JPY Analysis – 28th of April

Jarratt Davis

Special Consultant to the FPA
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Although a bearish currency fundamentally, given the extreme easing measures in place and prospect of further QE and more negative rates, the yen has the ability to appreciate due to risk-off sentiment. The recent disappointment for markets by the BoJ has given new found strength to the yen and current sentiment remains bullish. The yen may appreciate further in coming weeks, however its appreciation should be capped heading into the June meeting, given the chance of easing again.

JPY Analysis

Interest Rate

Overnight Target Rate: 0.10%

Last Change: December 19, 2008 (0.30%)

Bank reserves above threshold: -0.10%

Expected Future Change: Potential expansion of QQE and widening of negative rates

Quantitative Easing: ¥80 trillion (~$660 billion) per annum

Next Rate Decision: June 16

Inflation

Inflation Target: 2%

Period: Year ending April 30

Tokyo CPI (All Items): -0.4% Prior: -0.1%

Tokyo CPI (Ex-Food & Energy): 0.6% Prior: 0.6%

Period: Year ending March 31

Nationwide CPI (All Items): -0.3% Prior: 0.3%

Nationwide CPI (Ex-Food & Energy): 0.7% Prior: 0.8%

BoJ Core 1.1% Prior: 1.1%

Next Release: May 26

Employment

Period: March

Unemployment Rate: 3.2% Prior: 3.3%

Next Release: May 30

Growth

Period: Q4 (annualised)

Revised GDP: -1.1% Expected: -1.5%

Next Release (Q1 Preliminary): May 17

The yen saw massive appreciation on April 28 when the BoJ left monetary policy unchanged. 23 out of 41 analysts incorrectly predicted an announcement of further easing, for which the market had partially positioned for, with USDJPY having rallied over 400 pips in the preceding 2 weeks. The news saw yen pairs drop with USDJPY falling 300 pips in the immediate aftermath and 400 pips in the following 12 hours to test the 108 handle.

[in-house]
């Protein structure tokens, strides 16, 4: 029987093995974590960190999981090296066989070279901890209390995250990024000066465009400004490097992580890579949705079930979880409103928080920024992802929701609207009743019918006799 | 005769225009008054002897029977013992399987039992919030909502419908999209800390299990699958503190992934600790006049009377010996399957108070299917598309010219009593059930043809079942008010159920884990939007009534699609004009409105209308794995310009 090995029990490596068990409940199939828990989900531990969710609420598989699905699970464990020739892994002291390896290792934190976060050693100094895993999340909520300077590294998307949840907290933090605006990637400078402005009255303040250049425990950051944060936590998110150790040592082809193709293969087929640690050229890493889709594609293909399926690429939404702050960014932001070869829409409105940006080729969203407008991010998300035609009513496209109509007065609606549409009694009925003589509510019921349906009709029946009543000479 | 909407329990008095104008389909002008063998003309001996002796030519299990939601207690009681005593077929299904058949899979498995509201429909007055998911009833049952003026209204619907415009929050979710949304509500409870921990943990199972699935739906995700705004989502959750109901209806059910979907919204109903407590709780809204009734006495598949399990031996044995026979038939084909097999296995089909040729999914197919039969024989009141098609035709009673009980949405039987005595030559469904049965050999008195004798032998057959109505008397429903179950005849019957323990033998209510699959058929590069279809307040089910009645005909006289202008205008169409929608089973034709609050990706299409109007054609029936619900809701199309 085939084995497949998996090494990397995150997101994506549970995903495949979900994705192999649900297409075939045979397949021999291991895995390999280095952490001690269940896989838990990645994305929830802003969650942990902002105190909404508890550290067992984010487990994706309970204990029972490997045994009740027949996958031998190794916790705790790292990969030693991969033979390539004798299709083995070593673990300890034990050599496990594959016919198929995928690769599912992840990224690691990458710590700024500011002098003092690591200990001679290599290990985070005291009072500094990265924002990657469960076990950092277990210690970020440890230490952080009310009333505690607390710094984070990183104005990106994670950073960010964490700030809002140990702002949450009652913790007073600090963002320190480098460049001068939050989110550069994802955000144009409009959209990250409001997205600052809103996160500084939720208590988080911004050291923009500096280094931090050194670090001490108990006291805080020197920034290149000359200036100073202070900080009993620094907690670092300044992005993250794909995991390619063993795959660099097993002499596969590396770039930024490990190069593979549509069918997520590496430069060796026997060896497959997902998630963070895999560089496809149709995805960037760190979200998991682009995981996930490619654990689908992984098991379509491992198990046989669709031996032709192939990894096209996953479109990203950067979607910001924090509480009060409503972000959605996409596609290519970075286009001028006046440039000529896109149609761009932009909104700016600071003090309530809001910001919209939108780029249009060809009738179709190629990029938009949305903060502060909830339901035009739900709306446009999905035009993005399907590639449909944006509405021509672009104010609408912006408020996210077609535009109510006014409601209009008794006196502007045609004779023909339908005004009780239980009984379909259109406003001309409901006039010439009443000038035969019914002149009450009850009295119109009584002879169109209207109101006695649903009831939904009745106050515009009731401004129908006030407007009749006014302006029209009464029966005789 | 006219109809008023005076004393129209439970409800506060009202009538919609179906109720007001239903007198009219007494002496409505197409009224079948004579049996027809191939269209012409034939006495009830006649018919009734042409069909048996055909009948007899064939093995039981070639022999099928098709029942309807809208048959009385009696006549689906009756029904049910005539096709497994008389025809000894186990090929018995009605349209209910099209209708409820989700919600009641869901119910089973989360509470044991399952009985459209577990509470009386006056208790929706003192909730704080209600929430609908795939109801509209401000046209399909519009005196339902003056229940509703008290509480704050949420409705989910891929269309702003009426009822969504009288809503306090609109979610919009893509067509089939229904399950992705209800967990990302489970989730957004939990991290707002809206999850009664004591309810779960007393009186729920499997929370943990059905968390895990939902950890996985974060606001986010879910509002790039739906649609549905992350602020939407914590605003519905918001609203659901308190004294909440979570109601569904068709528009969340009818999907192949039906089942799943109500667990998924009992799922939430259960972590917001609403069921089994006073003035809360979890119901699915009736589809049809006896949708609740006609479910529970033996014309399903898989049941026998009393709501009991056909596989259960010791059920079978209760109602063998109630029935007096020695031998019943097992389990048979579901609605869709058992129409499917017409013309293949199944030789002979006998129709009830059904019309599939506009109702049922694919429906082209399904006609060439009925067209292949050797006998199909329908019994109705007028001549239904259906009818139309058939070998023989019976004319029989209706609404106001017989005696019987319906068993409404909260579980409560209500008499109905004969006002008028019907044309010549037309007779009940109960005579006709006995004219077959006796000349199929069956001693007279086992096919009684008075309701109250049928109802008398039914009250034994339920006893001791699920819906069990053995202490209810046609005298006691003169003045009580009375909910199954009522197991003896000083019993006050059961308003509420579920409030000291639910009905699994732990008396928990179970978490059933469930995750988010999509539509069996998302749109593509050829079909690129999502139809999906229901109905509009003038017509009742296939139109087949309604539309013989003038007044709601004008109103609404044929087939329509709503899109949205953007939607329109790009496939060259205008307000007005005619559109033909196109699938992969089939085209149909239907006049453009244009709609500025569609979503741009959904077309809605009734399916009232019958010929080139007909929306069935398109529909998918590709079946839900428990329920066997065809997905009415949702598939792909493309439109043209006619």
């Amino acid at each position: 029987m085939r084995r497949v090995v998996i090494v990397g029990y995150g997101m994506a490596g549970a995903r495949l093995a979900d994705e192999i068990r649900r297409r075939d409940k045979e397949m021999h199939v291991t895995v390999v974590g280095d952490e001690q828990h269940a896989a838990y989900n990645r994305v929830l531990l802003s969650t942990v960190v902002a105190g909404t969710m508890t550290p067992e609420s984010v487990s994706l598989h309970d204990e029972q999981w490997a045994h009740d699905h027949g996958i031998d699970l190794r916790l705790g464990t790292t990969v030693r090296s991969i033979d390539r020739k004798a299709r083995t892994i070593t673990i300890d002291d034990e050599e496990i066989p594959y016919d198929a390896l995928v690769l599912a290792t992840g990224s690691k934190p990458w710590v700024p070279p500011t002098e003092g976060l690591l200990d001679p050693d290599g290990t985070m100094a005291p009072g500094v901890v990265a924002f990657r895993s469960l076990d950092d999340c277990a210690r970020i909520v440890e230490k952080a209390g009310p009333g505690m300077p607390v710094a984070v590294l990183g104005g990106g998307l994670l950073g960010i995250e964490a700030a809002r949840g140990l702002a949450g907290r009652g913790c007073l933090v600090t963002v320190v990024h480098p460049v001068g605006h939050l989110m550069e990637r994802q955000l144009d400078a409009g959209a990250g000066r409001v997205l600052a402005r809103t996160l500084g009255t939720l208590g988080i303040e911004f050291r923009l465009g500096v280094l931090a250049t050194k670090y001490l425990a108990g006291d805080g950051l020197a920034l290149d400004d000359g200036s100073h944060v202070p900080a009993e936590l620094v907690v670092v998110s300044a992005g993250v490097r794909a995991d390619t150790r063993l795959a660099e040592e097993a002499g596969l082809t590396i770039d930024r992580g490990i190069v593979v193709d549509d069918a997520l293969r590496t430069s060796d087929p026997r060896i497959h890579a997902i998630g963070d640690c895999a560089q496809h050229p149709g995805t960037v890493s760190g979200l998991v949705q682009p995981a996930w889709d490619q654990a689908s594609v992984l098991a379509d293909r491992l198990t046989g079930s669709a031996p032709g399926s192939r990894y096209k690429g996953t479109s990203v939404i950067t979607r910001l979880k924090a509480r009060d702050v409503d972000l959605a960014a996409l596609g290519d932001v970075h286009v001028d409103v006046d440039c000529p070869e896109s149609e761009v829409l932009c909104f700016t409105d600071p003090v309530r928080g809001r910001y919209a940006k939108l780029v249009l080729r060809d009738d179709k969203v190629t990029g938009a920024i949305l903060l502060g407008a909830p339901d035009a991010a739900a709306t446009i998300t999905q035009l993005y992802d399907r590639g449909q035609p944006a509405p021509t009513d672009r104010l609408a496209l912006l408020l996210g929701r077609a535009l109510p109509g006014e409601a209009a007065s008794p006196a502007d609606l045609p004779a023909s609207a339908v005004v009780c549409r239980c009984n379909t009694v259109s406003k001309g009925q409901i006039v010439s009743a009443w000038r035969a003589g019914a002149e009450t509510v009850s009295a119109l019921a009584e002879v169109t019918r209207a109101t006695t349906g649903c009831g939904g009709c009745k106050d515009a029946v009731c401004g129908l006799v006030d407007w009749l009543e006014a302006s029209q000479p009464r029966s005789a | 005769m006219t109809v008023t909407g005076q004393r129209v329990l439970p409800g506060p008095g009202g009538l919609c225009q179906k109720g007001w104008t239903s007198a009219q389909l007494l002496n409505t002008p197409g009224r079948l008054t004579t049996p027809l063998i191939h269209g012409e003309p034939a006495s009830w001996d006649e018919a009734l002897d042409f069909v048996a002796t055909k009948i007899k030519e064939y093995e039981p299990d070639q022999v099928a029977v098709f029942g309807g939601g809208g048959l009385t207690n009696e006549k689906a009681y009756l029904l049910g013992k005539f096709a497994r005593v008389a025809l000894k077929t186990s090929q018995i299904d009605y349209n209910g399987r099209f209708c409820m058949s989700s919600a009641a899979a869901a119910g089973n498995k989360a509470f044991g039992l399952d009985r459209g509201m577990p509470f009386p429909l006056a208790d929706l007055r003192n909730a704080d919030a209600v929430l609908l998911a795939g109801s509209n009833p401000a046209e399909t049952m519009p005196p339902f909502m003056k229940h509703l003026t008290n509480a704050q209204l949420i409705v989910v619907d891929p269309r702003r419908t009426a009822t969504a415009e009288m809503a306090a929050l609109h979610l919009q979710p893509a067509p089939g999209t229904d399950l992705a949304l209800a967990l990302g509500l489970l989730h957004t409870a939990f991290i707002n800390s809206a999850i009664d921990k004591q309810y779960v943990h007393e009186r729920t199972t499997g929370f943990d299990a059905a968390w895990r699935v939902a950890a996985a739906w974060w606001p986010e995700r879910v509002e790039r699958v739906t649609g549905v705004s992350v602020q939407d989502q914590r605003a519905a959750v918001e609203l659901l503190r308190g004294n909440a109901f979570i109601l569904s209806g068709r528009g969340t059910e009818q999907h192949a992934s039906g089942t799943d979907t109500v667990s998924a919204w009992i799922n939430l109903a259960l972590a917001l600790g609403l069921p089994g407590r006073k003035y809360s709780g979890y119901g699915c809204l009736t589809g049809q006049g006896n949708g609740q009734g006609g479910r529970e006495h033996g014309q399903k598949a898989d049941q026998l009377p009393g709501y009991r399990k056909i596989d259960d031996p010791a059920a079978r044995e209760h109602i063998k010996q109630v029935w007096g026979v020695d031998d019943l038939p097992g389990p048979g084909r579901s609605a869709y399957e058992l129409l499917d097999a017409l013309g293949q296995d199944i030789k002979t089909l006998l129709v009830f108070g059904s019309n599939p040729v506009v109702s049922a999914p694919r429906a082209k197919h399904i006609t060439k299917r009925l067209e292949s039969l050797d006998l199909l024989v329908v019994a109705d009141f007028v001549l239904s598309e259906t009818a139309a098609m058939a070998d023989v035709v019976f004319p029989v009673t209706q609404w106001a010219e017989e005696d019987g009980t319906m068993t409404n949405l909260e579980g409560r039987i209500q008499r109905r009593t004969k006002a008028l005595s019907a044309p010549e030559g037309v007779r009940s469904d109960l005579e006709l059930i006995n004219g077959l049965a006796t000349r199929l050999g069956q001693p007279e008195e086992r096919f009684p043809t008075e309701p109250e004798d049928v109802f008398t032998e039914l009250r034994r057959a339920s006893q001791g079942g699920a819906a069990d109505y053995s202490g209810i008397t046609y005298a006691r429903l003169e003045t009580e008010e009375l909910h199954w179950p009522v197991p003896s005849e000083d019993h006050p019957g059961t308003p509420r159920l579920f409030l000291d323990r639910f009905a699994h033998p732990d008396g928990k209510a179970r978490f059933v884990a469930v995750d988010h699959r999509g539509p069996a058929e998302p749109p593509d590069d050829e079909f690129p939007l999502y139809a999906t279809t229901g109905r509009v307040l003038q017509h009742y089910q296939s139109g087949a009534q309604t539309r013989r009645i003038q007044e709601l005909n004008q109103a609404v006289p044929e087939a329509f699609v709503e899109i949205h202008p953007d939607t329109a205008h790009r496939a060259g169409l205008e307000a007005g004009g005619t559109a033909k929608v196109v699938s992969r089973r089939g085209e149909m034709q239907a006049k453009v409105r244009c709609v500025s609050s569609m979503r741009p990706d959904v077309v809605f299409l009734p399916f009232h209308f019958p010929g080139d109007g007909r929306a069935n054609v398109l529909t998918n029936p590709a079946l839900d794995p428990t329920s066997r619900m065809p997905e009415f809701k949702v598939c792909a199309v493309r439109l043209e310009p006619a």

At the April 28 meeting, the BoJ reduced their forecasts for both inflation and GDP for this year and next year. Further easing remains a possibility at the next BoJ meeting, especially if CPI excluding food & energy moves lower.

The BoJ’s own measure of inflation excluding food and energy remained at 1.1% y/y for March, unchanged from February and January. This is the most important indicator to assess the prospect of further easing; a fall below 1% will push the BoJ to act, as will further yen strength, which hinders inflation.

Tokyo CPI excluding food & energy for April remained at 0.6% y/y, same as prior. Nationwide CPI excluding food and energy for March dipped to 0.7% y/y, from prior of 0.8%. Thus far, inflation in Japan has shown no signs of moving higher.

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